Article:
The report projects that, between 2025 and 2030, industrial pricing – which it calls “large emitter trading systems,” because the approach incentivizes companies to invest in decarbonization to earn tradeable credits – will be responsible for between 20 and 48 per cent of all emission reductions.

By contrast, it shows the consumer price accounting for 8 to 14 per cent over the same period.

That’s more than some other policies that were studied, including the Clean Fuel Regulations (0 to 4 per cent) – another controversial measure, meant to reduce the carbon intensity of transportation fuels consumed domestically.

But it’s behind not just the industrial price, but also Ottawa’s proposed emissions cap for the oil-and-gas sector, at 7 to 34 per cent, and its methane regulations for that same industry, at 1 to 24 per cent. (The especially wide ranges for those two policies are because they have extremely heavy overlap with each other.) And it’s not even much above planned regulations for landfills (7 per cent), which have attracted minimal public attention.

A caveat from the authors is that the report focuses only on emissions until the end of this decade, and some policies stand to have a bigger impact later. That applies to Ottawa’s planned sales mandate for zero-emissions vehicles (2 to 3 per cent before 2030), and proposed Clean Electricity Regulations, which were not modelled because their requirements would only take effect in 2035.

The report also notes that the value of measures such as tax credits for clean technologies is not fully represented by relatively modest emissions reduction projections, since they are as much about competing internationally for investment during a global shift toward a low-carbon economy.

As a whole, the report finds that policy measures implemented to date will prevent 226 megatonnes of emissions that would otherwise happen annually by 2030, but that even if other promised policies are fully implemented, the country will still be roughly 30 to 40 megatonnes above annual emissions targets by that date.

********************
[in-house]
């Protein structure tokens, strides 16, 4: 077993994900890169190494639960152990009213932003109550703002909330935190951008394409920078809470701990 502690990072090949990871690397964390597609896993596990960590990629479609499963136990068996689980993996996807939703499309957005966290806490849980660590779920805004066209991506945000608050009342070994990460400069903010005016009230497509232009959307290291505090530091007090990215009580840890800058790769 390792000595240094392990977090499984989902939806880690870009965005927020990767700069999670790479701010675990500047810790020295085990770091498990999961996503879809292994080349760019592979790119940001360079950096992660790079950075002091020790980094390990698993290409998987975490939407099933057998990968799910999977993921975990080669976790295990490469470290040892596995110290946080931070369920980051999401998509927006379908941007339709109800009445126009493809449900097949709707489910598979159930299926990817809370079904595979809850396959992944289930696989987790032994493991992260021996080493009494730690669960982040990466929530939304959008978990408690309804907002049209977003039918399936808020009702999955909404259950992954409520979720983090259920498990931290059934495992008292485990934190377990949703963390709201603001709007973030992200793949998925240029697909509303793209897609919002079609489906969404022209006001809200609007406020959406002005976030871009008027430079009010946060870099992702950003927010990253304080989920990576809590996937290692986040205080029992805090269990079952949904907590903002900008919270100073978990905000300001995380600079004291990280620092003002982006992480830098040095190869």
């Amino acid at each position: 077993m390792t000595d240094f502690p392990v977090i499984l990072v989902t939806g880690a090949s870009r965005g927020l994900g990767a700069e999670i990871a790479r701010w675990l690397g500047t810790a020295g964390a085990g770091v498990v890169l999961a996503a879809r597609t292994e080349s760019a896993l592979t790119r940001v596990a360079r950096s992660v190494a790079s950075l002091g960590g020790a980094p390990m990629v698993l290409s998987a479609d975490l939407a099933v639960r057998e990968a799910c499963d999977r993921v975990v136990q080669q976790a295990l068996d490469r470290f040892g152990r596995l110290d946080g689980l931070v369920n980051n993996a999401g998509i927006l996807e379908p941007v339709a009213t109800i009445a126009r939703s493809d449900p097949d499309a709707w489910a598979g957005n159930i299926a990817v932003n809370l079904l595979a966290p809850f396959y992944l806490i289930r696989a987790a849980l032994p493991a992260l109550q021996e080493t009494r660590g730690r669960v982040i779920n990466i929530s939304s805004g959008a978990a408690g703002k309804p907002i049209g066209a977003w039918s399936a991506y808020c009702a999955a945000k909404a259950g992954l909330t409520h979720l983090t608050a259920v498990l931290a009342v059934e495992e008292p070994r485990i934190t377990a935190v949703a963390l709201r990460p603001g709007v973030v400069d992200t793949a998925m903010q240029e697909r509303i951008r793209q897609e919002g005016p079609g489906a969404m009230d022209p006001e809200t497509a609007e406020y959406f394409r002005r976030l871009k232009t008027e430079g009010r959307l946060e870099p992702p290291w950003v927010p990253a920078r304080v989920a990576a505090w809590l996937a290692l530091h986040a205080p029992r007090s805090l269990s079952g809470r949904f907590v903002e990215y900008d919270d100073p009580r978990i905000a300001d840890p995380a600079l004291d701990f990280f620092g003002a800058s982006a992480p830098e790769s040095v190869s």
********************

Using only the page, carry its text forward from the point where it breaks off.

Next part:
Among the best ways to close that gap, it suggests, is by further strengthening the industrial carbon pricing system already doing the most heavy lifting.

That could include increasing stringency in that system, which prices emissions only above certain thresholds in order to protect trade-exposed industries. The report notes that such protections may now be at odds with competitive interests, as Europe leads an international push toward applying tariffs on carbon-intensive imports from countries with lax regulations. And it points to tightening the thresholds as a way to also address policy overlap, in which other policies (such as tax credits) make it easier for companies to avoid reaching the level at which emissions are priced.

But more than prescribing policy solutions, the report’s primary purpose is being framed as helping cool down overheated national debate by adding missing context.

“The lack of credible estimates of the relative importance of different policies was hurting the climate discussion,” Mr. Smith said in the interview. “We hope these new numbers can move us forward in a more productive way.”